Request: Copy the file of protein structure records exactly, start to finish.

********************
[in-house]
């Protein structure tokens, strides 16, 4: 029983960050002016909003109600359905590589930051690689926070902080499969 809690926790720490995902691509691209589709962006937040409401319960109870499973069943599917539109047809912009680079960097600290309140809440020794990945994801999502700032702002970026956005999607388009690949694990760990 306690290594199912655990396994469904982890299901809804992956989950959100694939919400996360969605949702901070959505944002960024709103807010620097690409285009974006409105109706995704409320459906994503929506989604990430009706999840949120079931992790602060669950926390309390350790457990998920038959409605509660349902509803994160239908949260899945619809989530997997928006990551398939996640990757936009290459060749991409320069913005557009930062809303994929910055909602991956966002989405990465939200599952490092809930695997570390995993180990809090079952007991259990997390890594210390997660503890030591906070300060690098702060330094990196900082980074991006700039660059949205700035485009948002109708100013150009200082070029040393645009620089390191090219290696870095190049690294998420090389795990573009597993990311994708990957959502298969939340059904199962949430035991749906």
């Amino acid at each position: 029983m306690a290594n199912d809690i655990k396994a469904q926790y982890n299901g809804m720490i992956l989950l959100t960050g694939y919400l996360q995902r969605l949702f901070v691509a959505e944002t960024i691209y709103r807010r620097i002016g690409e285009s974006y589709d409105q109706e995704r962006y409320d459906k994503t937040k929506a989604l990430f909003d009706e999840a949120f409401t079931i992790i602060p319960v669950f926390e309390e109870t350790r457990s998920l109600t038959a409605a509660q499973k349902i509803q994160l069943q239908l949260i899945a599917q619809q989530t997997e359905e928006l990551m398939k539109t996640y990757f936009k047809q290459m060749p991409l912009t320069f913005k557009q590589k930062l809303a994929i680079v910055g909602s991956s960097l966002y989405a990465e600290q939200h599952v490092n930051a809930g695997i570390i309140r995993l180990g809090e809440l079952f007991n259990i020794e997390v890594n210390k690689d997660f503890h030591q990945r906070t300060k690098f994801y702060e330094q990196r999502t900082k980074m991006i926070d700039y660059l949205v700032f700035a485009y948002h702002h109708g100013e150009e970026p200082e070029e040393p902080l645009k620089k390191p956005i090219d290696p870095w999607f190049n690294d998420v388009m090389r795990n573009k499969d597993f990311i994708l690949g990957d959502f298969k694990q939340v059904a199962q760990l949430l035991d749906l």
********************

[in-house]
């Protein structure tokens, strides 16, 4: 029983960050002016909003109600359905590589930051690689926070902080499969 809690926790720490995902691509691209589709962006937040409401319960109870499973069943599917539109047809912009680079960097600290309140809440020794990945994801999502700032702002970026956005999607388009690949694990760990 306690290594199912655990396994469904982890299901809804992956989950959100694939919400996360969605949702901070959505944002960024709103807010620097690409285009974006409105109706995704409320459906994503929506989604990430009706999840949120079931992790602060669950926390309390350790457990998920038959409605509660349902509803994160239908949260899945619809989530997997928006990551398939996640990757936009290459060749991409320069913005557009930062809303994929910055909602991956966002989405990465939200599952490092809930695997570390995993180990809090079952007991259990997390890594210390997660503890030591906070300060690098702060330094990196900082980074991006700039660059949205700035485009948002109708100013150009200082070029040393645009620089390191090219290696870095190049690294998420090389795990573009597993990311994708990957959502298969939340059904199962949430035991749906």
């Amino acid at each position: 029983m306690a290594n199912d809690i655990k396994a469904q926790y982890n299901g809804m720490i992956l989950l959100t960050g694939y919400l996360q995902r969605l949702f901070v691509a959505e944002t960024i691209y709103r807010r620097i002016g690409e285009s974006y589709d409105q109706e995704r962006y409320d459906k994503t937040k929506a989604l990430f909003d009706e999840a949120f409401t079931i992790i602060p319960v669950f926390e309390e109870t350790r457990s998920l109600t038959a409605a509660q499973k349902i509803q994160l069943q239908l949260i899945a599917q619809q989530t997997e359905e928006l990551m398939k539109t996640y990757f936009k047809q290459m060749p991409l912009t320069f913005k557009q590589k930062l809303a994929i680079v910055g909602s991956s960097l966002y989405a990465e600290q939200h599952v490092n930051a809930g695997i570390i309140r995993l180990g809090e809440l079952f007991n259990i020794e997390v890594n210390k690689d997660f503890h030591q990945r906070t300060k690098f994801y702060e330094q990196r999502t900082k980074m991006i926070d700039y660059l949205v700032f700035a485009y948002h702002h109708g100013e150009e970026p200082e070029e040393p902080l645009k620089k390191p956005i090219d290696p870095w999607f190049n690294d998420v388009m090389r795990n573009k499969d597993f990311i994708l690949g990957d959502f298969k694990q939340v059904a199962q760990l949430l035991d749906l």